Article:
From MindTools: This article looks at why excessive perfectionism is unhealthy, and we'll think about what you can do to overcome it.
A friend keeps his fan mail to read when he's in one of life's down cycles. He reminded me when I was discouraged during a recent project we worked on together.
"All of old. Nothing else ever. Ever tried. Ever failed. No matter. Try again. Fail again. Fail better." — Samuel Beckett
From Matthew May: Once of the most frequently asked questions I field from managers is: How do I start to create a culture of company-wide creativity and innovation?
I love the question because I believe that innovation must occur at every level of the company. Now, that doesn’t mean (necessarily) that the receptionist is going to create your next breakthrough product. But it does mean that everyone must look for and find a way to do their work better than it’s ever been done before, and to do that at as often as possible, even every day.
But the answer to the question is very challenging, because I so often hear the sound of “idea silence” in both big and small businesses. It sounds like this:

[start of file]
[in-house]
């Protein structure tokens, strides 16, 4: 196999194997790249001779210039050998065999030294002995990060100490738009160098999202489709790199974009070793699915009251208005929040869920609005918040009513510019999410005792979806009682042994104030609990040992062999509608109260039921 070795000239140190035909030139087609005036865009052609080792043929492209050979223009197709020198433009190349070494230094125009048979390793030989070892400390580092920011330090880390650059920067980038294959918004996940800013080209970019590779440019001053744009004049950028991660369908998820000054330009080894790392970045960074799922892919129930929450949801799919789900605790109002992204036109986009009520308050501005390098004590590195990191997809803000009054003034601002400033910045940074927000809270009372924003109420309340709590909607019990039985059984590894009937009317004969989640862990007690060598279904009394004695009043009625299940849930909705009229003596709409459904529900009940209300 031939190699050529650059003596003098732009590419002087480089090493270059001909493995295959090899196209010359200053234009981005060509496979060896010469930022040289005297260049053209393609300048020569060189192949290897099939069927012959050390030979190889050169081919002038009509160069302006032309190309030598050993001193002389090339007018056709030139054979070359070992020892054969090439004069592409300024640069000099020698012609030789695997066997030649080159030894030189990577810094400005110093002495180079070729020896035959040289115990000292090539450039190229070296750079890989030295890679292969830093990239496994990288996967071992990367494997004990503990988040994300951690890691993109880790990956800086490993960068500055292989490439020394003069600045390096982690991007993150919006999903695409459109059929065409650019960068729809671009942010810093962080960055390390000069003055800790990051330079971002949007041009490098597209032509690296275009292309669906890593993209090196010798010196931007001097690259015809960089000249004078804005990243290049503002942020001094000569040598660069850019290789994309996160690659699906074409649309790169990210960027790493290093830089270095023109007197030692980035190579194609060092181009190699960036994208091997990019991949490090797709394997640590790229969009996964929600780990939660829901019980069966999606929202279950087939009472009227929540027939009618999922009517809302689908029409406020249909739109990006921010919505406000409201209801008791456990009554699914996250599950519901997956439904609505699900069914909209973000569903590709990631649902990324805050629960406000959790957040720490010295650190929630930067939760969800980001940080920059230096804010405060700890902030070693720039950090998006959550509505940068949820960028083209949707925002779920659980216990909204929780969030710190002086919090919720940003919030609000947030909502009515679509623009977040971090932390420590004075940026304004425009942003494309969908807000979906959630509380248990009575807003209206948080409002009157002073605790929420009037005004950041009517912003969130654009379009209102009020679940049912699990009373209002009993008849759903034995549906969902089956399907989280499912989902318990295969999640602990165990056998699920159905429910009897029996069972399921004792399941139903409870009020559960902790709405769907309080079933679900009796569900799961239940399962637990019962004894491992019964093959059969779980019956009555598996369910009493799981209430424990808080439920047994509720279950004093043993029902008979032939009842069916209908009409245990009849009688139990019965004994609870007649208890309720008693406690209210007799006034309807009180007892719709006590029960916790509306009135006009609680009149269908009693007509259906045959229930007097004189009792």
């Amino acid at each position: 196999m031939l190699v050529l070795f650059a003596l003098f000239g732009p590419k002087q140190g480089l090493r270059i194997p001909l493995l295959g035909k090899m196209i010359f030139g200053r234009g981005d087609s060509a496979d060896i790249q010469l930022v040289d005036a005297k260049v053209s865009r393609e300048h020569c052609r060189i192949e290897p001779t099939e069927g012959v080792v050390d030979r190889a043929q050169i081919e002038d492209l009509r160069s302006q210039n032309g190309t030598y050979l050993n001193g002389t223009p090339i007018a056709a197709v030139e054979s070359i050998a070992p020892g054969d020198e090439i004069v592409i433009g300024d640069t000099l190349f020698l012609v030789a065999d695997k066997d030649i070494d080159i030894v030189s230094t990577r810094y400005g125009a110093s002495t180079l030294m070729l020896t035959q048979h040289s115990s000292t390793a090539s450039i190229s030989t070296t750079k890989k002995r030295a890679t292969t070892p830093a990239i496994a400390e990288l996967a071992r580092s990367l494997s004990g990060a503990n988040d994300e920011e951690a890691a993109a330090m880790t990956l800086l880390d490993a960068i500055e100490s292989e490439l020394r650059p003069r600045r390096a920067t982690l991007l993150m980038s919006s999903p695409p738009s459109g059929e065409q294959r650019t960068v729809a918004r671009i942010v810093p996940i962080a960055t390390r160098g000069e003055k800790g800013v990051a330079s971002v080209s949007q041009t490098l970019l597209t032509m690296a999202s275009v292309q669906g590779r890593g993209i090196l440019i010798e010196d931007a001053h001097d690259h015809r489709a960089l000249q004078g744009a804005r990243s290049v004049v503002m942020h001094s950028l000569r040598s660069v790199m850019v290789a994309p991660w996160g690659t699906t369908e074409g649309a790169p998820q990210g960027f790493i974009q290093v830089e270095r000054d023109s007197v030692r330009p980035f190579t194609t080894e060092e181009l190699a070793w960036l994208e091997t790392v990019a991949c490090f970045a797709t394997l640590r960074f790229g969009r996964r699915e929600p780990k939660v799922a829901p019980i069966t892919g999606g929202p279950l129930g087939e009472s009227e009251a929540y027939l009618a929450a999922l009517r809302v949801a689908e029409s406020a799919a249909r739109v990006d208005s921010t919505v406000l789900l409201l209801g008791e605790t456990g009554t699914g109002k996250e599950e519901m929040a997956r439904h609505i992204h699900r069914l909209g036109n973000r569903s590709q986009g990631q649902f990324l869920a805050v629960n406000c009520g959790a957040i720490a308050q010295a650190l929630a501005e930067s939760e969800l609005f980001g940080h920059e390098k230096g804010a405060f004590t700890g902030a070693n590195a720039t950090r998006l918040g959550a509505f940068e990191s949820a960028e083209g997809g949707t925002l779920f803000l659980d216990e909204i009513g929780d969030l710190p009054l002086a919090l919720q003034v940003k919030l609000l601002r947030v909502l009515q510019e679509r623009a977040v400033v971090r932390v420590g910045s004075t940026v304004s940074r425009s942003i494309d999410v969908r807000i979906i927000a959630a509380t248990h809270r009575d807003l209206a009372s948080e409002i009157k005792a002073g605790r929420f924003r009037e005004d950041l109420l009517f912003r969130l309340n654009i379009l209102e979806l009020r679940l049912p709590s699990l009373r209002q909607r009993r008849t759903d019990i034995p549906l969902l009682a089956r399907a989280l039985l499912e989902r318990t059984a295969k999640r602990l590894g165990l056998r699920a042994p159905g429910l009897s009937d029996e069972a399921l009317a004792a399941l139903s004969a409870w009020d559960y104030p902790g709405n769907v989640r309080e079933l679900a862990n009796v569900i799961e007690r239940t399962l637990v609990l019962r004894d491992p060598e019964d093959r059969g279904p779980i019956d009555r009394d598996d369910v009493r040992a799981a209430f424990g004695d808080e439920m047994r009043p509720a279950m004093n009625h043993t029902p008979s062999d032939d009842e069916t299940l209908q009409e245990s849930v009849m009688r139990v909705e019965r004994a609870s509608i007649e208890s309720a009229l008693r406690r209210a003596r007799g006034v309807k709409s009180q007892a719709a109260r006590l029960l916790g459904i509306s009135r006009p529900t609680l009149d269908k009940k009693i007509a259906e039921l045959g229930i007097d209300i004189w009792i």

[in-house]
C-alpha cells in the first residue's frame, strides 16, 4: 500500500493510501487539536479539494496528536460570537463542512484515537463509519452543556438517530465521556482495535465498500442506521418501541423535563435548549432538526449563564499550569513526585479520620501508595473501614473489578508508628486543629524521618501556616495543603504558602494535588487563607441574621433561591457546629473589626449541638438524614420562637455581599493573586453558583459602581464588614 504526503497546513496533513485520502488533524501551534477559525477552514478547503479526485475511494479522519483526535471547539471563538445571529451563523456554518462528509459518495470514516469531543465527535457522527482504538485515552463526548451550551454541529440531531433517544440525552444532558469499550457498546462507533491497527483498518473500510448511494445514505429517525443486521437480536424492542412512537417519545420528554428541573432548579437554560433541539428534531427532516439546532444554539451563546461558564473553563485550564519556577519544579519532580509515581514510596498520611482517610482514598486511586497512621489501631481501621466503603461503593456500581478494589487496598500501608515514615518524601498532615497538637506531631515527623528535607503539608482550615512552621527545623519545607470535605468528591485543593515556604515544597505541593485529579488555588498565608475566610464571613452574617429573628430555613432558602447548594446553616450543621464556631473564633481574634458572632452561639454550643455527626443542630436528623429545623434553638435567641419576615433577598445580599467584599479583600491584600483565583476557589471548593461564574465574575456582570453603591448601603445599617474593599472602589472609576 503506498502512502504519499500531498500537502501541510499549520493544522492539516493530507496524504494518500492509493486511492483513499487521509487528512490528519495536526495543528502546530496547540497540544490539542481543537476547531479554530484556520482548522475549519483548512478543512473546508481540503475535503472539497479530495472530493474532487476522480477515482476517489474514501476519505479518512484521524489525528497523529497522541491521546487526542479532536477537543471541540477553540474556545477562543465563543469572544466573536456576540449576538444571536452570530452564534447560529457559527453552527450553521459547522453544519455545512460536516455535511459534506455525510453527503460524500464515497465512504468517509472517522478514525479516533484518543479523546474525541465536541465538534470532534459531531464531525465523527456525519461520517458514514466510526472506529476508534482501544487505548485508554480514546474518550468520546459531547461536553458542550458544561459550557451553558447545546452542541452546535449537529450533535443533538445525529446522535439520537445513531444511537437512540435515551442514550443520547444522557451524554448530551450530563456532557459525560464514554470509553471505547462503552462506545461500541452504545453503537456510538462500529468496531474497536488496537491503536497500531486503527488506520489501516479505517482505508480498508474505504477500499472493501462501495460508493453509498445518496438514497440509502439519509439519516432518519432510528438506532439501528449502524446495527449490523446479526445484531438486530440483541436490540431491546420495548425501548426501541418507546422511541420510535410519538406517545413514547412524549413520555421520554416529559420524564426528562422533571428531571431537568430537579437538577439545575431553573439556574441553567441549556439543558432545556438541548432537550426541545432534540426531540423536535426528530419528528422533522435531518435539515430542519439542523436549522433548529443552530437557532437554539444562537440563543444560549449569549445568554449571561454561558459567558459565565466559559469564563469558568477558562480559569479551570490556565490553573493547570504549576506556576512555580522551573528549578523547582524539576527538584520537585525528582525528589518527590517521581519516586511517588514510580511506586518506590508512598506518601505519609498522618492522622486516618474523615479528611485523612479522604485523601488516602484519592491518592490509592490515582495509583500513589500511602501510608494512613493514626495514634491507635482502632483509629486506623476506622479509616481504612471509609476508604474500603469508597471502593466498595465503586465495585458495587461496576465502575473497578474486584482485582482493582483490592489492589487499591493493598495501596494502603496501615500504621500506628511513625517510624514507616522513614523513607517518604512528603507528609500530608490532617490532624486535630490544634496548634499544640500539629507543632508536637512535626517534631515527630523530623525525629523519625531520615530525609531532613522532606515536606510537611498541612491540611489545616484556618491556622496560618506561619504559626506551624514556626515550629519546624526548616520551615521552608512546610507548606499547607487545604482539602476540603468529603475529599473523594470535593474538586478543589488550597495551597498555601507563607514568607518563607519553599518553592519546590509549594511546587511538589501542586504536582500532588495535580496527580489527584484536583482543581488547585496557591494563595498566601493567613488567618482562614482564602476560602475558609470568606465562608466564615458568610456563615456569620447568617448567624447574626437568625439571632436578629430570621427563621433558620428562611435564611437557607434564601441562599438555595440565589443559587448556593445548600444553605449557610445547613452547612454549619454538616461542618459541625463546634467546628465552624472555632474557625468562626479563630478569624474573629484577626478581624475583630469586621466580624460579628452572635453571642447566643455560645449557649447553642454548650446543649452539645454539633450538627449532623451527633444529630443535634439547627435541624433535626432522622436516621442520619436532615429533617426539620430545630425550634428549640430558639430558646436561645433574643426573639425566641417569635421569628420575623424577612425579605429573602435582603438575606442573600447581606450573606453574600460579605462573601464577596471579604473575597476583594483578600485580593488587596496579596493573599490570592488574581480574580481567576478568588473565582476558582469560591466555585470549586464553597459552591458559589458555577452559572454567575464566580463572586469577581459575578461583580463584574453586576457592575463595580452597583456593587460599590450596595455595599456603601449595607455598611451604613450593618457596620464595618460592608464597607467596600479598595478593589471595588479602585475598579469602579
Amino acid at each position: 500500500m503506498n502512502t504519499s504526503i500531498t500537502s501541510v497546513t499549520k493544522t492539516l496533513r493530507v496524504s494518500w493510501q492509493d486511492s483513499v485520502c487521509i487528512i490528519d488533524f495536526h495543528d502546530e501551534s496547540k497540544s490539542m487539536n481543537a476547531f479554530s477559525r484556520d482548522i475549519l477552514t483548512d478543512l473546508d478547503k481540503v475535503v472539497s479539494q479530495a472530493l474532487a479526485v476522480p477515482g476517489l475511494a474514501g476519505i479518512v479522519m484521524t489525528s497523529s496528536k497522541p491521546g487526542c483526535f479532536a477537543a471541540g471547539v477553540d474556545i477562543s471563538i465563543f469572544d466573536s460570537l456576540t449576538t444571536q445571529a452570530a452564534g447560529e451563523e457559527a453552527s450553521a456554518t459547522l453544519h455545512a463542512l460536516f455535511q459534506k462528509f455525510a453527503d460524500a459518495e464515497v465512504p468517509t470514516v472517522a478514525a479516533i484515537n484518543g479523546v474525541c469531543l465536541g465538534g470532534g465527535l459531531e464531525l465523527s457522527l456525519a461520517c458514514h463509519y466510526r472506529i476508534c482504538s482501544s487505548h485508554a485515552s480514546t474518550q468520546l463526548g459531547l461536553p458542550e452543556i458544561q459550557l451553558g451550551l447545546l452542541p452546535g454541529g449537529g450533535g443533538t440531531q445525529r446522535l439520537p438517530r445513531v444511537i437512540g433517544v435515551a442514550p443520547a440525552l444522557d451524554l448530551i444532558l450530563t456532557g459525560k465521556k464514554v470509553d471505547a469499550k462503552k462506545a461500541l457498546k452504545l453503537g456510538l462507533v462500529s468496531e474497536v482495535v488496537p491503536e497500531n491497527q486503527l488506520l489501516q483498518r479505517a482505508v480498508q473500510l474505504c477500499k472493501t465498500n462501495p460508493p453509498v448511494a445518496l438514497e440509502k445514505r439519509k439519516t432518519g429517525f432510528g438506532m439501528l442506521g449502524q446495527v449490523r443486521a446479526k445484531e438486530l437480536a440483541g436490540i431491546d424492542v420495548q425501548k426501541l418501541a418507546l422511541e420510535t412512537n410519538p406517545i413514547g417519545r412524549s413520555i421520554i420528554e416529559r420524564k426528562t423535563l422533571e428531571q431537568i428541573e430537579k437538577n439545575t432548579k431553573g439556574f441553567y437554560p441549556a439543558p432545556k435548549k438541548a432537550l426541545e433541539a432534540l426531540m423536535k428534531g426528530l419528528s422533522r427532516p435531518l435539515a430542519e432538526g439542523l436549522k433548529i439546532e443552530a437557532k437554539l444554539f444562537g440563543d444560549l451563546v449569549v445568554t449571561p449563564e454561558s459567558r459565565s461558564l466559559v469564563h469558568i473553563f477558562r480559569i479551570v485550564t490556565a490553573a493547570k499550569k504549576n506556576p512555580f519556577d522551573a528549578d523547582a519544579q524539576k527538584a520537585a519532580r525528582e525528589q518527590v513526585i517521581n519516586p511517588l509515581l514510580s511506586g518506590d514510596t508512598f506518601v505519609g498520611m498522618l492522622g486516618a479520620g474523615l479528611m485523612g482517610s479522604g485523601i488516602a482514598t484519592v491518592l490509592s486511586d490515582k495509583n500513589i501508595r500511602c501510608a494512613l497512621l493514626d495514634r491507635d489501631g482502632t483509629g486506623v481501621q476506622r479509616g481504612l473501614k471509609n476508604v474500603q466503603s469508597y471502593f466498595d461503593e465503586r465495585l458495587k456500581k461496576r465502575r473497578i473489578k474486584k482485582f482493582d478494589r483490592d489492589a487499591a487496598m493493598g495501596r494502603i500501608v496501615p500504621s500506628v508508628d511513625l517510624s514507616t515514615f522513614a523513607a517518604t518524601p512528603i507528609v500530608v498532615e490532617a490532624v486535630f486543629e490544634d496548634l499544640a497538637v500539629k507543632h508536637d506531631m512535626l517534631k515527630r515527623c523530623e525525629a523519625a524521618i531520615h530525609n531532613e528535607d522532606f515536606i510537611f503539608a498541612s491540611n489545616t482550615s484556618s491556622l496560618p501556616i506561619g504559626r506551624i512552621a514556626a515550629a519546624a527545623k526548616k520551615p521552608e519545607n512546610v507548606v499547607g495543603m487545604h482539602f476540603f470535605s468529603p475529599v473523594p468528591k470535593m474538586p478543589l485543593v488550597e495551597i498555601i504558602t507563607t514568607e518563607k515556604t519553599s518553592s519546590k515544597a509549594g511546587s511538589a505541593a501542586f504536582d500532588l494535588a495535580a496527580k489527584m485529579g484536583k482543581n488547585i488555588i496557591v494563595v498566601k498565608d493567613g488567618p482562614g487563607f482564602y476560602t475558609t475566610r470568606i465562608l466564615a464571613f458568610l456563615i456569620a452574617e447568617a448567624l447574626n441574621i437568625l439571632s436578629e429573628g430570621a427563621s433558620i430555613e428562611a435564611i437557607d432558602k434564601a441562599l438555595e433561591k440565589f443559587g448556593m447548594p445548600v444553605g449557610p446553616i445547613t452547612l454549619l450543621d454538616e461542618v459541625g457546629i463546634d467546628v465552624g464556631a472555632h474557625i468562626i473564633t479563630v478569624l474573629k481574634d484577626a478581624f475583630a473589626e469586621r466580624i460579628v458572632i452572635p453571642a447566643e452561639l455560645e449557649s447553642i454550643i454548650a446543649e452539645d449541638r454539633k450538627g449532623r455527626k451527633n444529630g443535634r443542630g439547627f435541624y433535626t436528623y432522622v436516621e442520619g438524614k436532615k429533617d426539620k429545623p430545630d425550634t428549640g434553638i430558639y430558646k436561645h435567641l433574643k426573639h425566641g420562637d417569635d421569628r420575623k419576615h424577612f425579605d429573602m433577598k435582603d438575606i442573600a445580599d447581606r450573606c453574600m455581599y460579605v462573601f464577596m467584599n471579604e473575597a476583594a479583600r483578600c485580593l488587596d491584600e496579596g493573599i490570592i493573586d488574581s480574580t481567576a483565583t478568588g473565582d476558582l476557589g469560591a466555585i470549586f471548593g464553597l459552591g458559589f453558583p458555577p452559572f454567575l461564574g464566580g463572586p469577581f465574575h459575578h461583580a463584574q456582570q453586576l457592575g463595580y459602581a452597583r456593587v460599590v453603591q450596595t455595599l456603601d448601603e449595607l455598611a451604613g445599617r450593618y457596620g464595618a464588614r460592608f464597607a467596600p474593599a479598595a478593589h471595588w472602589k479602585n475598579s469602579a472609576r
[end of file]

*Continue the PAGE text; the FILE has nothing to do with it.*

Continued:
“I can’t get my ideas heard.”
“I’ve suggested several improvements, but nothing came of it.”
“We have a command and control culture. Forget creativity.”
Sound familiar? So what’s a manager to do?
From Frogdesign: “All of old. Nothing else ever. Ever tried. Ever failed. No matter. Try again. Fail again. Fail better.” — Samuel Beckett, “Worstward Ho,” 1983
I won’t pretend to know a lot about Samuel Beckett or his writing, but the notion of “failing better” resonates very strongly with me. Design is all about failure. It’s about taking an initial swag at something and seeing how it works. Does your design solve the problem? Does it create a delightful, intuitive experience? Not quite? Well, then tweak it. Rev it. Iterate it. The more you experiment, the more you iterate, the better.